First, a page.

Engagement, Not Surveillance, is What Kids Need Most

A question I’m often asked is, “How can I monitor my kids’ behavior when they are online?”

What the parent is really asking is, “How can I know what my child is doing on Snapchat or Instagram or wherever else they go when they are on their phones?” The reality is, you can’t. You could, but it would take an army of resources to really monitor your kids’ behavior the way that would satisfy most parents’ curiosities.

The motivated parent can: have unfettered access to her child’s phone; have the passwords to social networking apps; seize the phone and check conversation histories and interrogate about content, but to what end? If a child really wants to avoid detection, what’s to stop them from creating multiple (hidden or secret) accounts?

No matter how savvy the parent, a teen is likely to slip in an out of social media undetected in the same way that teenagers did a generation ago in the real world.  

“But I have their browser history?” Great, but what about “private browsing” mode?

“But I have all their passwords.” You do, to the accounts you know about.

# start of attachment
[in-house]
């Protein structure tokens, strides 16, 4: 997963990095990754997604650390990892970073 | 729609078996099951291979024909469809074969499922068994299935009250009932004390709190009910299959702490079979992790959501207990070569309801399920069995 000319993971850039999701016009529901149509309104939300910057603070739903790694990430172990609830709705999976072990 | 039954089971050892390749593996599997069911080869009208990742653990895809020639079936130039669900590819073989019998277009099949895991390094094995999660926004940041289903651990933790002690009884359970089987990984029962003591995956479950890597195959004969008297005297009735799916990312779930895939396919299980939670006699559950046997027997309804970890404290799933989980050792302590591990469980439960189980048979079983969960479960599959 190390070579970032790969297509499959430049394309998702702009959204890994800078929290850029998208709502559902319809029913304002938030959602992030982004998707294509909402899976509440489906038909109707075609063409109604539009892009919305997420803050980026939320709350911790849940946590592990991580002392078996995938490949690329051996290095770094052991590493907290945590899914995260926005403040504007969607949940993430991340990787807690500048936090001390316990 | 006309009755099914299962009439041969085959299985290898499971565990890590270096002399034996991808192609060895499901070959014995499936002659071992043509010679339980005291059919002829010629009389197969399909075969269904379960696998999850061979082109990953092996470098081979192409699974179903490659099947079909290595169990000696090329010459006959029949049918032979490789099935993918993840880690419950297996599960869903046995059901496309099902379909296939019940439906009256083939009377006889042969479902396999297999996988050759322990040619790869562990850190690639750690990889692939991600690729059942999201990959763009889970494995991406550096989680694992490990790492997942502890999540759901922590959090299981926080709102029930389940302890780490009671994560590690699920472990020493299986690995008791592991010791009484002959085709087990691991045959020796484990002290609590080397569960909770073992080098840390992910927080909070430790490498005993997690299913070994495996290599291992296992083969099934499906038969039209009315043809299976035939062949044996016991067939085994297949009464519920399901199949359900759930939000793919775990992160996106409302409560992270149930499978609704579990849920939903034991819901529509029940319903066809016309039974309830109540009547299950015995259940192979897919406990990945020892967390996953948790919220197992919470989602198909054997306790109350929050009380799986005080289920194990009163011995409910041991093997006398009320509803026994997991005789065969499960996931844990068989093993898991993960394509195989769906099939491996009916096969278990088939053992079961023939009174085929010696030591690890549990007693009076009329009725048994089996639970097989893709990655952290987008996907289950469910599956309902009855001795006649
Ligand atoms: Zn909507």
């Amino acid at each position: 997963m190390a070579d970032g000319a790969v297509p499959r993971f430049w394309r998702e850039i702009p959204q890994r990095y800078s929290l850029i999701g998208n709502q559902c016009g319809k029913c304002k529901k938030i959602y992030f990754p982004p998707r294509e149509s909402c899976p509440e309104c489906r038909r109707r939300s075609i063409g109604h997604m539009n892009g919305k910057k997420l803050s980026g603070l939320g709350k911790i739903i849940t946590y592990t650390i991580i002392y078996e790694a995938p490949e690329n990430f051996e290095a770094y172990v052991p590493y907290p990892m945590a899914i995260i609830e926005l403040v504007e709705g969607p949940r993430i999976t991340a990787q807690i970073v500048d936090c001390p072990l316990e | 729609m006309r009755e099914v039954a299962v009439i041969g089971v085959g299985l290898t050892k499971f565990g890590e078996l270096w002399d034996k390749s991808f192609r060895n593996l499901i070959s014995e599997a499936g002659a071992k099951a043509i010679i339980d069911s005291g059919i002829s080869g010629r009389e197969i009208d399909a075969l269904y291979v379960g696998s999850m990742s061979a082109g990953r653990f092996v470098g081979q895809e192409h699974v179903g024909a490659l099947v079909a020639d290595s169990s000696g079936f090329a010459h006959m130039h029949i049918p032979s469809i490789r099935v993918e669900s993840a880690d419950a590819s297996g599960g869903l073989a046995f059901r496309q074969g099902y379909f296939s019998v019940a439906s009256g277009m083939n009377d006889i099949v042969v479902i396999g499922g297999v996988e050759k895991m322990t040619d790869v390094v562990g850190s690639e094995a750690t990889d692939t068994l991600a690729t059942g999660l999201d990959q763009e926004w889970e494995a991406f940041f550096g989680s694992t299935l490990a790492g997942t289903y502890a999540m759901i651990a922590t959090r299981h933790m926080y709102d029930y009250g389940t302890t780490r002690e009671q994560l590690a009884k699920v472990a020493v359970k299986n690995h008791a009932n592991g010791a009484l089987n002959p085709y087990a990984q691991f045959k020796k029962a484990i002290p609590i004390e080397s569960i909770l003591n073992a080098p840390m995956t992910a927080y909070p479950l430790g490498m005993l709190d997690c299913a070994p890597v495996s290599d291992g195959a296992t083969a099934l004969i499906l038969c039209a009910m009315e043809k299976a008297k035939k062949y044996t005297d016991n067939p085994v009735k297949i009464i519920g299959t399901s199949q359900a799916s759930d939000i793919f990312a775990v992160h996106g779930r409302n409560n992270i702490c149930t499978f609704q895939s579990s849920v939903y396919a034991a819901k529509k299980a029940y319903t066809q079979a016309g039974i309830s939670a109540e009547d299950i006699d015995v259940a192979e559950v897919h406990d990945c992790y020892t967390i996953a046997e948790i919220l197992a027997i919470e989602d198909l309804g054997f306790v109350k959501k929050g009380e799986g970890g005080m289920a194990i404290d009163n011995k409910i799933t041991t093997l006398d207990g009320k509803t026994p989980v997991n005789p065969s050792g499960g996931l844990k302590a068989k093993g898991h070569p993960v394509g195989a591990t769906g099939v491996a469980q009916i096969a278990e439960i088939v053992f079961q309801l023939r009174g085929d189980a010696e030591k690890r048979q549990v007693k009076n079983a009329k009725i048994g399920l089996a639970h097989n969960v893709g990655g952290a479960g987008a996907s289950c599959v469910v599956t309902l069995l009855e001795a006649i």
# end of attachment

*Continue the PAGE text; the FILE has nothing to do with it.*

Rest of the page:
“But I can see their pictures.” You can, if they aren’t deleted (and then deleted from the deleted folder).

“But I can access their phone whenever I want to.” True, but they know that and, depending on how often you actually mine their phone for information, they either always/sometimes/never sanitize their data for your inspection.

Peter Stackpole, May 1951.

Peter Stackpole, May 1951.

Trying to surveil your kid is a fool’s errand: in the same way you were able to fly under the radar of your parents’ watchful eye, your kids can do the same with you. It’s what being a kid is all about

You will have more success in the long run if you engage with your kids’ media and behaviors rather than try to surveil them. Just talk to them about their lives (real and virtual) and be interested and engaged. For real. Not feigned interest, but real interest, real engagement.  

Kids will be kids and they will make mistakes using media. These can be teachable moments if handled with empathy and if you can have an open heart to the world they are growing up and interacting in. Certain behaviors, such as bullying, sexting, or posting self-harm images, signal a need to be more involved as you would if those things were going on in the “real” world.

The temptation to surveil kids to “protect them” is completely understandable, but I advise against it. It’s OK for your teen to be in digital spaces. Online relationships are integral to adolescent development and social media can support identity formation.

Teach your children appropriate behaviors that apply in both the “real” and online worlds and hope it sticks. Parents have been doing something similar for generations.